Back in 1950s Middle America, all schoolgirls were required to take home economics in junior high school. Since it was a full year’s course, part of the year covered cooking and the rest taught sewing.
I enjoyed the cooking lessons. I still have recipes from that class, which I proudly shared with my mother. But the sewing part was another kettle of fish.
Back then, making a dress required plenty of advance work, similar to planning the Allied invasion of Normandy. The first stop was JC Penney or the basement of Gimbel Bond, where the “dry goods” lived.
Like a soda fountain for patterns, a long counter with built-in swivel seats held the massive pattern books: McCall’s, Simplicity or Vogue. Mom and I would browse through the books, make a choice, and ask the clerk to give us the correct size tissue-paper pattern, squished into its envelope prison.
The envelope’s back told us how much fabric to buy and we’d begin our treasure hunt for just the right material. Since some fabrics cost as little as 39 cents per yard, it wasn’t unusual to make a dress for under ten dollars including the “notions,” like zippers and buttons.
Sometimes Mom didn’t need to buy a pattern. If she saw a pretty dress in a shop window, she’d whip out a small notebook and pencil from her purse to make a sketch of it. After buying fabric, she’d create a pattern, and give birth to a new creation on her treadle Singer.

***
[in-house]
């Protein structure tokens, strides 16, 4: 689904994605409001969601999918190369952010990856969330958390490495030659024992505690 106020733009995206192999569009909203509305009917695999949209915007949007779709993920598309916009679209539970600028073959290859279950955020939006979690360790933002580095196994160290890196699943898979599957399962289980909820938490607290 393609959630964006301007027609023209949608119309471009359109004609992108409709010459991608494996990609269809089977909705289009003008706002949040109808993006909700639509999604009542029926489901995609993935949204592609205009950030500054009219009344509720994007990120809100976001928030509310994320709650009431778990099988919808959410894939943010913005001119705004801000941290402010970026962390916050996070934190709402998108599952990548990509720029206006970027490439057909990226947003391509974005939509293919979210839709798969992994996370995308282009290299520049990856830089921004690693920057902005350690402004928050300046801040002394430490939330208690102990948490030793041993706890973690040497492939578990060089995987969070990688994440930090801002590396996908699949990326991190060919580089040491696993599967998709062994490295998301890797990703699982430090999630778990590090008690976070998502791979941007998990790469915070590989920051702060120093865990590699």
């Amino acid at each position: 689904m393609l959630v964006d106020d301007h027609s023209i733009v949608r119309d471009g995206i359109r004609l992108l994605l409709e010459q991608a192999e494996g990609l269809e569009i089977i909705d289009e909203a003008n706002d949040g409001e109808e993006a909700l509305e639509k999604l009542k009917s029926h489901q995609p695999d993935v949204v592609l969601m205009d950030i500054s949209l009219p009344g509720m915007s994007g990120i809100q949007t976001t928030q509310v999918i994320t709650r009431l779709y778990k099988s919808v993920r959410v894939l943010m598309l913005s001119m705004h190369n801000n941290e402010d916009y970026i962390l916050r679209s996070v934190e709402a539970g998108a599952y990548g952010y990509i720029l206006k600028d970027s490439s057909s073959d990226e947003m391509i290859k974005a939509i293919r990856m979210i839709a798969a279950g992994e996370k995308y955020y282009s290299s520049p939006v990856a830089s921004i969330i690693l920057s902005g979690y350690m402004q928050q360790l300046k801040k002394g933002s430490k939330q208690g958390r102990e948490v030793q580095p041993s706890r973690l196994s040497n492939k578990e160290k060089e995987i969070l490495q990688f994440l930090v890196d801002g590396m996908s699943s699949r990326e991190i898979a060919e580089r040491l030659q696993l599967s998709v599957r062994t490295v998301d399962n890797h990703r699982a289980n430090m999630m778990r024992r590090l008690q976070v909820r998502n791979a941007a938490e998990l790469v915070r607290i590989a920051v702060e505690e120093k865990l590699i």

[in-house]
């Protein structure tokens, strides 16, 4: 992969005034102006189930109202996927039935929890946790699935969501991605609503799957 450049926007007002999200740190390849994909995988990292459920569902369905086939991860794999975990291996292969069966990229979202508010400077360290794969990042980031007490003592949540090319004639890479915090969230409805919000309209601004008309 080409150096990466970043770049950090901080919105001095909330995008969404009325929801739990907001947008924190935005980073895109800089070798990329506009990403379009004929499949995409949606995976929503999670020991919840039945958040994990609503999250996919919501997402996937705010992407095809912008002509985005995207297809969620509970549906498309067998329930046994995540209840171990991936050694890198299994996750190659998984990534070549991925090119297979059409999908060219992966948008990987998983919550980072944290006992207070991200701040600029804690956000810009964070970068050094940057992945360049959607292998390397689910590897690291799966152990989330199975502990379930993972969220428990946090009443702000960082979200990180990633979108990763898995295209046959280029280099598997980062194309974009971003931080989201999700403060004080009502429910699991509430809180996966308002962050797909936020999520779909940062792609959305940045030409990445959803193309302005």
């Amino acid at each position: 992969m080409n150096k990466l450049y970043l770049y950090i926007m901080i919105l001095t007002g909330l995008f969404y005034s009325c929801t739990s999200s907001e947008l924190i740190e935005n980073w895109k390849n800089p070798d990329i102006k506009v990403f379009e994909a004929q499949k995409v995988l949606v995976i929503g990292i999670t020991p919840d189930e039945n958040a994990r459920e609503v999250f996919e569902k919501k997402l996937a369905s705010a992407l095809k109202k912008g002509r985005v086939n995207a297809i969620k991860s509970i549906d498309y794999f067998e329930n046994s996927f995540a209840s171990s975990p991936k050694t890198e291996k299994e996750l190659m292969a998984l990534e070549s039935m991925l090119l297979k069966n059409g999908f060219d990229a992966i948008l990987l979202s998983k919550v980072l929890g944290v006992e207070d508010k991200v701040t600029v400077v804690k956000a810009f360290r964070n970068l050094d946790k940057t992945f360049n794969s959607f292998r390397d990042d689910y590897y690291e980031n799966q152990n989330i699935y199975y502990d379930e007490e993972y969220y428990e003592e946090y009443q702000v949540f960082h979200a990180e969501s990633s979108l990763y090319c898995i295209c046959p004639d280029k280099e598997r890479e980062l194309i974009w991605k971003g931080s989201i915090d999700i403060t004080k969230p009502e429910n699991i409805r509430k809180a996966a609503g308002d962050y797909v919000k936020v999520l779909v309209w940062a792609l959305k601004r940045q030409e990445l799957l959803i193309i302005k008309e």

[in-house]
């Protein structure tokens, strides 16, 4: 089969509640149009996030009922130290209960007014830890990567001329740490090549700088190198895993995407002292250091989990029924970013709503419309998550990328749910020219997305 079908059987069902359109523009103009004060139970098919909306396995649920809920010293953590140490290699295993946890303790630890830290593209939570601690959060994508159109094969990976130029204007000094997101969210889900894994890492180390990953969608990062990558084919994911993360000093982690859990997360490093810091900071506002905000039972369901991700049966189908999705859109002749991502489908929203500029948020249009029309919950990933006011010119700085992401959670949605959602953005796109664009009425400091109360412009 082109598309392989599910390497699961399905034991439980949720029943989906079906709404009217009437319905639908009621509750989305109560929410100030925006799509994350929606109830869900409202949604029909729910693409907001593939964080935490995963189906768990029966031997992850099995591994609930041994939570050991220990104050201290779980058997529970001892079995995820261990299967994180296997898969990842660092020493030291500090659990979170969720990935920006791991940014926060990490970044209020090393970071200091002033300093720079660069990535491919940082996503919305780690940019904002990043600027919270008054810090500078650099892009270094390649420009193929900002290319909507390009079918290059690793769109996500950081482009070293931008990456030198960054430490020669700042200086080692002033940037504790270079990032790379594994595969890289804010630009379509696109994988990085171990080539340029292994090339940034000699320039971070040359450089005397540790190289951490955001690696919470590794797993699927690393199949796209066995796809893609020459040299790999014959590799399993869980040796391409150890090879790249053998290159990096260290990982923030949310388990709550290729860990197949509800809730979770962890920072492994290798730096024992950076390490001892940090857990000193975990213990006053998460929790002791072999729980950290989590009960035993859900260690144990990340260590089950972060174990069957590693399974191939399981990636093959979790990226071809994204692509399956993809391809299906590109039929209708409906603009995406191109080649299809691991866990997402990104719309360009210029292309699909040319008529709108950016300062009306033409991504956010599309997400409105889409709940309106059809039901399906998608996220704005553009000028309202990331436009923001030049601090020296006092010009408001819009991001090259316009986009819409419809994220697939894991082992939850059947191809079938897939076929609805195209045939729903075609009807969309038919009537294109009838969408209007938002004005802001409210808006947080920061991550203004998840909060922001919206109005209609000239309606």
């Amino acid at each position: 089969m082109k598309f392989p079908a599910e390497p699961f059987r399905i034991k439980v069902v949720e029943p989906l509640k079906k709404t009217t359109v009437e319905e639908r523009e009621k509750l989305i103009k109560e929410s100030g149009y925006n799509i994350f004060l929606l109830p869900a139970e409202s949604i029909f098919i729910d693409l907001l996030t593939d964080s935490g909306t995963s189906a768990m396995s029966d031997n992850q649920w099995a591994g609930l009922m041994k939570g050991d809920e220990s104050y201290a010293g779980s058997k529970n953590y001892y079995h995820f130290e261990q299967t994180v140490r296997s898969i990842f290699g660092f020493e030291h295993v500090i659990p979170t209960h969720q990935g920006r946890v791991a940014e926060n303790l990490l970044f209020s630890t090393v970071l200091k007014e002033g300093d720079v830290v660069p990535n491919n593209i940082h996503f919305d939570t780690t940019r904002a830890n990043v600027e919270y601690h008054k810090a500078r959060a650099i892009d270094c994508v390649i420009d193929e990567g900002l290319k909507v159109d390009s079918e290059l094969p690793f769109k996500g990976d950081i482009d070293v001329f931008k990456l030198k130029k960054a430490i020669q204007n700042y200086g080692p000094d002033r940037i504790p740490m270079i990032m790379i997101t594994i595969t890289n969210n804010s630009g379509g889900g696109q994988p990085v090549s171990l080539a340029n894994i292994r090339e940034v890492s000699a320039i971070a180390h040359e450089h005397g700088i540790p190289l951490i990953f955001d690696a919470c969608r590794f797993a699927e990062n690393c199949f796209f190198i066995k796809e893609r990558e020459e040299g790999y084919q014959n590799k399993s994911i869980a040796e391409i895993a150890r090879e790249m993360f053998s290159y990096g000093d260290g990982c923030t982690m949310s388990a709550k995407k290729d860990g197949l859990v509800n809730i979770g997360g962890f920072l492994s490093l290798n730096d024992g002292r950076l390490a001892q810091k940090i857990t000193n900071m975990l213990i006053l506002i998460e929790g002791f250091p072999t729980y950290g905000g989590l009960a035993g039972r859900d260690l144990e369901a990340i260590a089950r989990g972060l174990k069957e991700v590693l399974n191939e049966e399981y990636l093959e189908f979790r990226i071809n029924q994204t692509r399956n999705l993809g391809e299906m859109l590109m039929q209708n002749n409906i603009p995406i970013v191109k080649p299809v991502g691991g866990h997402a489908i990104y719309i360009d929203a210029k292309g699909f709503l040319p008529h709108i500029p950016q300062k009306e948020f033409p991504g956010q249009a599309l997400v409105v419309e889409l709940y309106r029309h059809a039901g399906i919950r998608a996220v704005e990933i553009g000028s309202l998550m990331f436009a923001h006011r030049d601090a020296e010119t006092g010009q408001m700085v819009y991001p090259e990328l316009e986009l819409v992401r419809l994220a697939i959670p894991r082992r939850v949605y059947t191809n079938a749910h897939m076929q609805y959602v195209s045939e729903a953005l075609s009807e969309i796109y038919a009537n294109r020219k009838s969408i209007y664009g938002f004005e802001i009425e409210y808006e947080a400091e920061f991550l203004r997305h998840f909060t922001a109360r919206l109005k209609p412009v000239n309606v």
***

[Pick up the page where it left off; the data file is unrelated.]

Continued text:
My sister, too, was on a first-name basis with her sewing machine. She raised the bar by making coats, drapes and slipcovers. In fact, she made my wedding dress and her matron of honor dress, including pillbox hats, a la Jackie Kennedy.
With all this sewing talent in the family, you’d think I was a shoo-in for whiz-bang grades in sewing. Not “sew.” For our first project, an apron, I finally had to take the thing home for Mom’s CPR to pass muster.
Using the school machine, I snarled the bobbin thread, broke needles and even sewed my finger once. A Zen Master might say I didn’t “become one with the machine.”
Later in life I continued to try when my husband bought me the fanciest electric sewing machine Singer made in 1974. He might as well have thrown the money off Key Bridge.
Somehow I never got the memo on the Old School skill of sewing.
Reach Carol McEwen at firstname.lastname@example.org.